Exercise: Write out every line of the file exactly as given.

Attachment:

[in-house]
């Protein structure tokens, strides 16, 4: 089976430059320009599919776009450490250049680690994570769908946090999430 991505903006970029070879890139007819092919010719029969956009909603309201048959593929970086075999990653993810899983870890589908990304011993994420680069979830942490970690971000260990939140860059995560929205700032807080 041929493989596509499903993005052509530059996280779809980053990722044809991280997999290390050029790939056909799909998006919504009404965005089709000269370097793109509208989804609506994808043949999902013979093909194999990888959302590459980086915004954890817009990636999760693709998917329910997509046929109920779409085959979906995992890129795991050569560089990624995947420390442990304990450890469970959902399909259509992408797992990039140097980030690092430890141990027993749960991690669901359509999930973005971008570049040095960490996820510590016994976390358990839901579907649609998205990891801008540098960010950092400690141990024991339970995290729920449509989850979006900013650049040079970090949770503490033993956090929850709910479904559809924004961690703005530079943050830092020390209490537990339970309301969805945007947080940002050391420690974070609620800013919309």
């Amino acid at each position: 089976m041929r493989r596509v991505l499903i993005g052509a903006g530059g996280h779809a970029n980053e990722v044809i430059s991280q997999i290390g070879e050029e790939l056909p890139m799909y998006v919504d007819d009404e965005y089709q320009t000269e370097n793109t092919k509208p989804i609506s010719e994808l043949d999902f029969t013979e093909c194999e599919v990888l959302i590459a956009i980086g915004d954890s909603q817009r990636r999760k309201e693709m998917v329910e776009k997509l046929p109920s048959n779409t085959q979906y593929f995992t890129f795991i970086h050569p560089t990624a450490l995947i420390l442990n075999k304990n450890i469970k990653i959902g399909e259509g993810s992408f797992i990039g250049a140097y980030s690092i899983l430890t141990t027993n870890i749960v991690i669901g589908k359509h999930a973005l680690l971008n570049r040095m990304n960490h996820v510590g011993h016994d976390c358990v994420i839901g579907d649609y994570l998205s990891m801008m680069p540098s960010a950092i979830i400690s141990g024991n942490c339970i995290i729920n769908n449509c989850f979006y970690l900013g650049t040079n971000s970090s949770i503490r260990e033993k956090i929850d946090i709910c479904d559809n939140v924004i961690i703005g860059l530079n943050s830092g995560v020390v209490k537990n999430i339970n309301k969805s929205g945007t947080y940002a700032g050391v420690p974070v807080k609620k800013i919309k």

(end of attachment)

[in-house]
């Protein structure tokens, strides 16, 4: 089976430059320009599919776009450490250049680690994570769908946090999430 991505903006970029070879890139007819092919010719029969956009909603309201048959593929970086075999990653993810899983870890589908990304011993994420680069979830942490970690971000260990939140860059995560929205700032807080 041929493989596509499903993005052509530059996280779809980053990722044809991280997999290390050029790939056909799909998006919504009404965005089709000269370097793109509208989804609506994808043949999902013979093909194999990888959302590459980086915004954890817009990636999760693709998917329910997509046929109920779409085959979906995992890129795991050569560089990624995947420390442990304990450890469970959902399909259509992408797992990039140097980030690092430890141990027993749960991690669901359509999930973005971008570049040095960490996820510590016994976390358990839901579907649609998205990891801008540098960010950092400690141990024991339970995290729920449509989850979006900013650049040079970090949770503490033993956090929850709910479904559809924004961690703005530079943050830092020390209490537990339970309301969805945007947080940002050391420690974070609620800013919309």
């Amino acid at each position: 089976m041929r493989r596509v991505l499903i993005g052509a903006g530059g996280h779809a970029n980053e990722v044809i430059s991280q997999i290390g070879e050029e790939l056909p890139m799909y998006v919504d007819d009404e965005y089709q320009t000269e370097n793109t092919k509208p989804i609506s010719e994808l043949d999902f029969t013979e093909c194999e599919v990888l959302i590459a956009i980086g915004d954890s909603q817009r990636r999760k309201e693709m998917v329910e776009k997509l046929p109920s048959n779409t085959q979906y593929f995992t890129f795991i970086h050569p560089t990624a450490l995947i420390l442990n075999k304990n450890i469970k990653i959902g399909e259509g993810s992408f797992i990039g250049a140097y980030s690092i899983l430890t141990t027993n870890i749960v991690i669901g589908k359509h999930a973005l680690l971008n570049r040095m990304n960490h996820v510590g011993h016994d976390c358990v994420i839901g579907d649609y994570l998205s990891m801008m680069p540098s960010a950092i979830i400690s141990g024991n942490c339970i995290i729920n769908n449509c989850f979006y970690l900013g650049t040079n971000s970090s949770i503490r260990e033993k956090i929850d946090i709910c479904d559809n939140v924004i961690i703005g860059l530079n943050s830092g995560v020390v209490k537990n999430i339970n309301k969805s929205g945007t947080y940002a700032g050391v420690p974070v807080k609620k800013i919309k």